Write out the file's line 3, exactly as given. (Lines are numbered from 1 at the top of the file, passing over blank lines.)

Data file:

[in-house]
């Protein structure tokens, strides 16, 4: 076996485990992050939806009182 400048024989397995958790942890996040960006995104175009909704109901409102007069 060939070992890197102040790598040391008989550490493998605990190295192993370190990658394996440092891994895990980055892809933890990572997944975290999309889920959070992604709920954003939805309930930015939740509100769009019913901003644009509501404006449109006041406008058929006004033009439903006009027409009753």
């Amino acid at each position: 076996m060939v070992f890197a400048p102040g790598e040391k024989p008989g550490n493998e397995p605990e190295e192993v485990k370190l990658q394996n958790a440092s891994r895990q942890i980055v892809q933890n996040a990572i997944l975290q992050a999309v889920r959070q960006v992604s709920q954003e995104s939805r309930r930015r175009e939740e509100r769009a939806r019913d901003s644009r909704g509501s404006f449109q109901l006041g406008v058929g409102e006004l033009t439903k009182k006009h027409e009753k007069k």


């Amino acid at each position: 076996m060939v070992f890197a400048p102040g790598e040391k024989p008989g550490n493998e397995p605990e190295e192993v485990k370190l990658q394996n958790a440092s891994r895990q942890i980055v892809q933890n996040a990572i997944l975290q992050a999309v889920r959070q960006v992604s709920q954003e995104s939805r309930r930015r175009e939740e509100r769009a939806r019913d901003s644009r909704g509501s404006f449109q109901l006041g406008v058929g409102e006004l033009t439903k009182k006009h027409e009753k007069k």